Yu “Max” Qian, PhD

Associate Professor



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Dr. Yu “Max” Qian is an associate professor at the J. Craig Venter Institute (JCVI). He specializes in single cell cytometry informatics. He received his Ph.D. degree in Computer Science from the University of Texas at Dallas (UT Dallas) in 2006, and an M.E. and a B.S. degree in Computer Science from Nanjing University, in 2001 and 1998, respectively. After Ph.D. graduation, he joined the University of Texas Southwestern Medical Center at Dallas (UT Southwestern) as a postdoctoral senior research associate, where he was trained on immunology informatics, bioinformatics, and clinical informatics. He was appointed as an assistant professor of Department of Clinical Sciences and Department of Pathology of UT Southwestern in 2010. Before joining JCVI in 2013, he was leading the natural language processing project at the Parkland Center for Clinical Innovation (PCCI), Parkland Health and Hospital System at Dallas on real-time disease identification for re-admission reduction.

As an informatics researcher, Dr. Qian leads and co-develops a suite of standards, models, algorithms, and software systems for computational cytometry data analysis, including FLOCK/ImmPort FLOCK, FCSTrans, FuGEFlow, MIFlowCyt, and GenePattern FCM suite. These systems have been used by informatics researchers and immunologists to improve the management of experiment metadata, explore cellular phenotypic profiles, identify novel cell subsets, and quantify immune responses to clinical treatments. Collaborating with UC San Diego, Stanford, UC Irvine, and San Diego Supercomputer Center, he is leading the technical development of a computational infrastructure for improving precision diagnostics of certain types of blood cancers through identifying cell-based biomarkers from polychromatic flow cytometry (FCM) experiment data. He was one of the previous leading developers of the FCM component of ImmPort, the NIAID/DAIT-funded immunology database and analysis portal. He has been customizing analytical pipelines and performing computational analytics of big FCM data for multiple NIH-funded research projects, including the Respiratory Pathogens Research Center (RPRC) at University of Rochester and the Human Immunology Project Consortium (HIPC) center at La Jolla Institute for Allery and Immunology. Besides research and development activities, Dr. Qian had been a teaching assistant of UT Dallas for Computer Science classes on computer graphics, machine learning and natural language processing, software architecture, and computer architecture. He had also taught classes at the Pathology Department of UT Southwestern on applied bioinformatics and DNA microarray data analysis.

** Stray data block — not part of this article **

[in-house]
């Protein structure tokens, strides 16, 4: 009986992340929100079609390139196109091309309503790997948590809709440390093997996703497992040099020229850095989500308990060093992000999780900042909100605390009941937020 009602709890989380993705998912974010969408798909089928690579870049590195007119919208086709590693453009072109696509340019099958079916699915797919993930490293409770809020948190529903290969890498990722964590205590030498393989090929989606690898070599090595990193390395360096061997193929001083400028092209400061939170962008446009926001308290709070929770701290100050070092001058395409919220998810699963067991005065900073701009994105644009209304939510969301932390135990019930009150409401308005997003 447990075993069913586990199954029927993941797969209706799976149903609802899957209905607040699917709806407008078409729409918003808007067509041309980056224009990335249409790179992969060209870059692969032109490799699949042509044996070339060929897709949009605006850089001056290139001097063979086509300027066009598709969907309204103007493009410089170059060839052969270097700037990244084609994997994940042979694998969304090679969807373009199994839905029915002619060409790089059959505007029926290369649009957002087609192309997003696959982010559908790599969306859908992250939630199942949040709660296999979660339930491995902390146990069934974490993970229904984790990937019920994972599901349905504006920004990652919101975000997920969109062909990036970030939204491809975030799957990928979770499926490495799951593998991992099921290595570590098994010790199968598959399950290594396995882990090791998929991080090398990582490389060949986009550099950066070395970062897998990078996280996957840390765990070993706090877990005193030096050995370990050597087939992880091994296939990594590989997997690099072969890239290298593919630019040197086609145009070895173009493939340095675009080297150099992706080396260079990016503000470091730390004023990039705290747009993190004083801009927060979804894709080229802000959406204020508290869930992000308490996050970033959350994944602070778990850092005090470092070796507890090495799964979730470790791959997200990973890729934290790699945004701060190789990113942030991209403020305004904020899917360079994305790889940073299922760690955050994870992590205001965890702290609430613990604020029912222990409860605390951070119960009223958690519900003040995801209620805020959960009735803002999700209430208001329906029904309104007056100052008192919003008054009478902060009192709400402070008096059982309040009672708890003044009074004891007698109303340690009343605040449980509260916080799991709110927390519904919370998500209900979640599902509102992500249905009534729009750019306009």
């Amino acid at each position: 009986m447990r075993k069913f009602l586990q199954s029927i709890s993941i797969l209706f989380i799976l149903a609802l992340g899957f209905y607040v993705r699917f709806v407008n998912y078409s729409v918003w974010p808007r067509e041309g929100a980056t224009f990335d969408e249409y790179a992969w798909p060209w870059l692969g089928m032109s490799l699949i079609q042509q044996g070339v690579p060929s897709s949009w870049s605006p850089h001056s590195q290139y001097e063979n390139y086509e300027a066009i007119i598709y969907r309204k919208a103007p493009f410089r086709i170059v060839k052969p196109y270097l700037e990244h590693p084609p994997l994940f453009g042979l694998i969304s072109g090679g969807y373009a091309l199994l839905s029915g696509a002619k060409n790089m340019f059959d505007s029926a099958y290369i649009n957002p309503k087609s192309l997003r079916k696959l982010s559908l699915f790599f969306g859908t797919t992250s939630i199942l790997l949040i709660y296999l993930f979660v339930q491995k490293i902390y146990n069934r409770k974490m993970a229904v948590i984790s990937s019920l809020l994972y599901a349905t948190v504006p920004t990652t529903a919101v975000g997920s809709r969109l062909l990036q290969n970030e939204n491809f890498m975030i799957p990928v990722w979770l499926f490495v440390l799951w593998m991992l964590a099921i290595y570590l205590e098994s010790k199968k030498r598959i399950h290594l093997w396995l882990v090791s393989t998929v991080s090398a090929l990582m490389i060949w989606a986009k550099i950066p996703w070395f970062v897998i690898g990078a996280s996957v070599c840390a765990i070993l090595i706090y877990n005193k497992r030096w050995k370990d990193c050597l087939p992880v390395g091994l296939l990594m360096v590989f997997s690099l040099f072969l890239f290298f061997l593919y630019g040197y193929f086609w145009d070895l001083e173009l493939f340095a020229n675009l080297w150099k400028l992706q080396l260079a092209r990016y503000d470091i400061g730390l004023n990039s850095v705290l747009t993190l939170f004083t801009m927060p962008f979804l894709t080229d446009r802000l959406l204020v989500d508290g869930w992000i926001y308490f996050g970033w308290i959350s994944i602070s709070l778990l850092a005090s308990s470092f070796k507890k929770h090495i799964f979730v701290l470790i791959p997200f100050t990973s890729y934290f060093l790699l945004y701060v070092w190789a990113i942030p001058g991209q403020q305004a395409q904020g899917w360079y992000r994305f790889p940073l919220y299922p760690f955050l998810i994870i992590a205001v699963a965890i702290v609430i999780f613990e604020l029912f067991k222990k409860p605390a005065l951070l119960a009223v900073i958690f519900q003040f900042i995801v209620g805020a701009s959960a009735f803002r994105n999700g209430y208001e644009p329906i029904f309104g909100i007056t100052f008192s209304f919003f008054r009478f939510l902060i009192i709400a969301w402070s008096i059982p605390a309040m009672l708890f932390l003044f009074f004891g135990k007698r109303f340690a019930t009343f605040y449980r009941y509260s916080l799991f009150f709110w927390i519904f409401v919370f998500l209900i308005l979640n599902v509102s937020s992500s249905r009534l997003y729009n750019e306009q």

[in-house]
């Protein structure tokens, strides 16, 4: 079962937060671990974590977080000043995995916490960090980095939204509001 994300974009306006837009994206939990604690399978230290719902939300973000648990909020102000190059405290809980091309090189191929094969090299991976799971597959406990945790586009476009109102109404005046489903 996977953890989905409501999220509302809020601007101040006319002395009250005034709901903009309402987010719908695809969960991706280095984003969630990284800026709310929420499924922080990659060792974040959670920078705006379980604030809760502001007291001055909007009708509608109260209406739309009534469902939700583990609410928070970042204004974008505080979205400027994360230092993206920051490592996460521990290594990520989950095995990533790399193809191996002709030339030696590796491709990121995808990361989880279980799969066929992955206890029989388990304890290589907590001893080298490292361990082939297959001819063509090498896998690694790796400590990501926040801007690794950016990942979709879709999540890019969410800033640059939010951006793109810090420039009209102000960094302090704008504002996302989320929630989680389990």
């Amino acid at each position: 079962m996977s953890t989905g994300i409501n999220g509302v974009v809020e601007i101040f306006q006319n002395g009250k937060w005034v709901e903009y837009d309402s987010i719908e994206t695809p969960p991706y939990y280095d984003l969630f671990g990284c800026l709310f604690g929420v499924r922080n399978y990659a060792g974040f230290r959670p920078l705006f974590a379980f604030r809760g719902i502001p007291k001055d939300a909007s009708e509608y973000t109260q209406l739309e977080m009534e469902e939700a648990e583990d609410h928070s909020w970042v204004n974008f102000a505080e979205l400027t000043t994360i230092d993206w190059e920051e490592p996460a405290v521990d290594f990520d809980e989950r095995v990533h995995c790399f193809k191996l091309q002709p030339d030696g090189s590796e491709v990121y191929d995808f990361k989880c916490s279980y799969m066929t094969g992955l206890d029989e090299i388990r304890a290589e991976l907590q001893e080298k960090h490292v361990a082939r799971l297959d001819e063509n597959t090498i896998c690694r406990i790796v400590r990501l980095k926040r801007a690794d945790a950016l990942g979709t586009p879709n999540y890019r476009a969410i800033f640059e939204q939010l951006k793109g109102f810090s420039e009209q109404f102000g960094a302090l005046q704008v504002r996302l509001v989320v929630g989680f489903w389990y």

Research Priorities

  • Computational methods for single cell flow, imaging, and mass cytometry data processing and analysis
  • Design and implementation of cyberinfrastructures for immunology data management and analysis
  • Integration of cytometry and RNA-seq data for cell type specific gene expression profiling
  • Text mining and data classification methods for disease identification from clinical notes
  • Computational methods to automatically scrub protected health information from clinical notes
  • Graph-based management and exploration of cell type knowledge for biomarker discovery


  • Patent US9147041 B2: Clinical dashboard user interface system and method, Parkland Center for Clinical Innovation, with Amarasingham R., et al., filed on 13 Sept 2012, granted on 29 Sept 2015.
  • Patent US9536052 B2: Clinical predictive and monitoring system and method, Parkland Center for Clinical Innovation, with Amarasingham R., et al., filed on 13 Sept 2012, granted on 03 Jan 2017.


Select Publications

Allergen-specific immunotherapy modulates the balance of circulating Tfh and Tfr cells.
The Journal of allergy and clinical immunology. 2017-05-12;
PMID: 28506846
An Integrated Workflow To Assess Technical and Biological Variability of Cell Population Frequencies in Human Peripheral Blood by Flow Cytometry.
Journal of immunology (Baltimore, Md. : 1950). 2017-02-15; 198.4: 1748-1758.
PMID: 28069807
Automated Analysis of Flow Cytometry Data to Reduce Inter-Lab Variation in the Detection of Major Histocompatibility Complex Multimer-Binding T Cells.
Frontiers in immunology. 2017-01-01; 8.858.
PMID: 28798746
A benchmark for evaluation of algorithms for identification of cellular correlates of clinical outcomes.
Cytometry. Part A : the journal of the International Society for Analytical Cytology. 2016-01-01; 89.1: 16-21.
PMID: 26447924
Mapping cell populations in flow cytometry data for cross-sample comparison using the Friedman-Rafsky test statistic as a distance measure.
Cytometry. Part A : the journal of the International Society for Analytical Cytology. 2016-01-01; 89.1: 71-88.
PMID: 26274018
GenePattern flow cytometry suite.
Source code for biology and medicine. 2013-07-03; 8.1: 14.
PMID: 23822732
Critical assessment of automated flow cytometry data analysis techniques.
Nature methods. 2013-03-01; 10.3: 228-38.
PMID: 23396282
FCSTrans: an open source software system for FCS file conversion and data transformation.
Cytometry. Part A : the journal of the International Society for Analytical Cytology. 2012-05-01; 81.5: 353-356.
PMID: 22431383
Advances in human B cell phenotypic profiling.
Frontiers in immunology. 2012-01-01; 3.302.
PMID: 23087687
Elucidation of seventeen human peripheral blood B-cell subsets and quantification of the tetanus response using a density-based method for the automated identification of cell populations in multidimensional flow cytometry data.
Cytometry. Part B, Clinical cytometry. 2010-01-01; 78 Suppl 1.S69-82.
PMID: 20839340
FuGEFlow: data model and markup language for flow cytometry.
BMC bioinformatics. 2009-06-16; 10.184.
PMID: 19531228